How to Create a More Eco-Friendly Garden

This year you might have made it your goal to become more environmentally friendly and focus on using more sustainable to practices!

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Perhaps you have adopted eco-friendly techniques throughout your home such as recycling and switching to natural cleaning products, but when it comes to our outdoor spaces, how can we be more sustainable? All of the gardens in the UK make up the size of the Peak District and Lake District put together, so it is important to not forget this space when adopting a green mindset. Here are a few tips for creating the most eco-friendly garden to help protect our planet.

Encourage Native Species

If you plant native varieties in your garden, you’ll be making life much easier for yourself, since they are easier to grow and are suited to the particular climate and weather conditions in your area. This also means that there is no need for using any fertilisers to help preserve them since will happily grow without any intervention and are often more resistant to pests than non-native varieties. Planting native plants and trees will also encourage birds from your area to take shelter in your garden, along with attracting bees and butterflies that are incredibly important to our eco-system.

Avoid Using Chemicals

Cutting back on chemical products in your garden is much better for the biodiversity of the land and the overall health of your garden and it is possible to manage a beautiful garden, completely chemical free. Use traditional techniques such as pulling out weeds yourself rather than spraying them with chemicals which has the added bonus of giving you a great workout. For the pests, there are a variety of natural methods that you can use to keep them away, such as washing greenfly off plants using a strong jet of water and placing copper slug rings around your plants to stop slugs from attacking them.

Grow Your Own Food

This is a great way to encourage biodiversity into your garden and limit your carbon footprint at the same time, not to mention saving you money on fruit and veg. You can plant tomatoes for a great home-grown addition to your salad bowl but remember to plant pungent-smelling French marigolds nearby that will keep aphids away. Maybe even have a go at planting carrot and leeks, since they grow well together by repelling each other’s pests, and plant your onions and chives nearby to a rose bush to help prevent black spot disease. Knowing these helpful tips and tricks will allow you to grow your own food whilst making the most of companion planting to avoid the unnecessary use of chemicals.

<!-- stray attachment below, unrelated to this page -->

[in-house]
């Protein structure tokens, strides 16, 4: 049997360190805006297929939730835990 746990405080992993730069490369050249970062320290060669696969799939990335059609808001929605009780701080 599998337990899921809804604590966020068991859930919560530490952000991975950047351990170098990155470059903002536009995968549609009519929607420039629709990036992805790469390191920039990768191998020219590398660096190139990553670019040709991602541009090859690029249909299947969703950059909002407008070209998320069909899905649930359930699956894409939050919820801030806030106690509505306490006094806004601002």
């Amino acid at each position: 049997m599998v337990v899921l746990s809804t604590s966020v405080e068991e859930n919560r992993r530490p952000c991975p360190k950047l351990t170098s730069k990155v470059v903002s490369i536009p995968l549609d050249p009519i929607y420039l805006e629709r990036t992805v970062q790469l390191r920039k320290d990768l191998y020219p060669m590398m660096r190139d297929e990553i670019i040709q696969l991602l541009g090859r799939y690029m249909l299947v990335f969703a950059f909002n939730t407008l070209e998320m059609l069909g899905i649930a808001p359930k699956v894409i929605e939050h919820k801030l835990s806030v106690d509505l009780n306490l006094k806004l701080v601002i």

Use Sustainable Materials

Don’t forget to adopt your eco-friendly philosophy throughout your whole garden, including being cautious about where the materials for your shed, furniture and decking come from. Consider implementing a green roof on your shed or garage to improve air quality and control water run-off if it hasn’t been sustainably made. Furthermore, decking can be significantly damaging to our planet since wooden materials contribute to de-forestation; however, Ecoscape’s composite deck boards are a good alternative since they are made from hardwood fibres that have been reclaimed from ethically sourced materials and recycled plastic. This makes their impact on our planet much less and makes them a great choice for incorporating sustainable materials into your garden. Check out the Ecoscape website to see the wide range of colours you have to choose from.

Reduce Waste

When gardening, you will often create waste and use a lot of water to maintain its overall health and appearance. However, garden waste can be composted, and water can be collected from the rain to reduce your environmental impact. Harvest rainwater from your gutters by using a downspout and storage container to easily reduce your water consumption and the price of your water bill! This collected rainwater can then be used to water your plants rather than constantly filling your watering can up using the tap. Furthermore, by composting, you can dispose of your organic waste, including some household waste like teabags and vegetable peelings to use later for fertilising your plants, naturally.

Trade in Your Petrol-Powered Lawn Mower

If you are serious about reducing your carbon footprint and being more sustainable then make sure you switch your petrol-powered lawn mower to a manual or electric version. This is important since using a petrol-powered lawn mower for an hour is the equivalent to driving a car for forty-five miles in terms of air pollution generated. Besides, like many of the eco-friendly alternatives above, maintaining your garden in the most manual and traditional way is often the most beneficial to your health and fitness too.

Having a more environmentally friendly garden isn’t too difficult to achieve and will allow you to reduce your carbon footprint and save money, along with encouraging wildlife to keep you entertained whenever you look out the window. Remember that being green often isn’t about keeping a neat and tidy garden; it is about connecting better with nature and letting your garden run slightly more wild.

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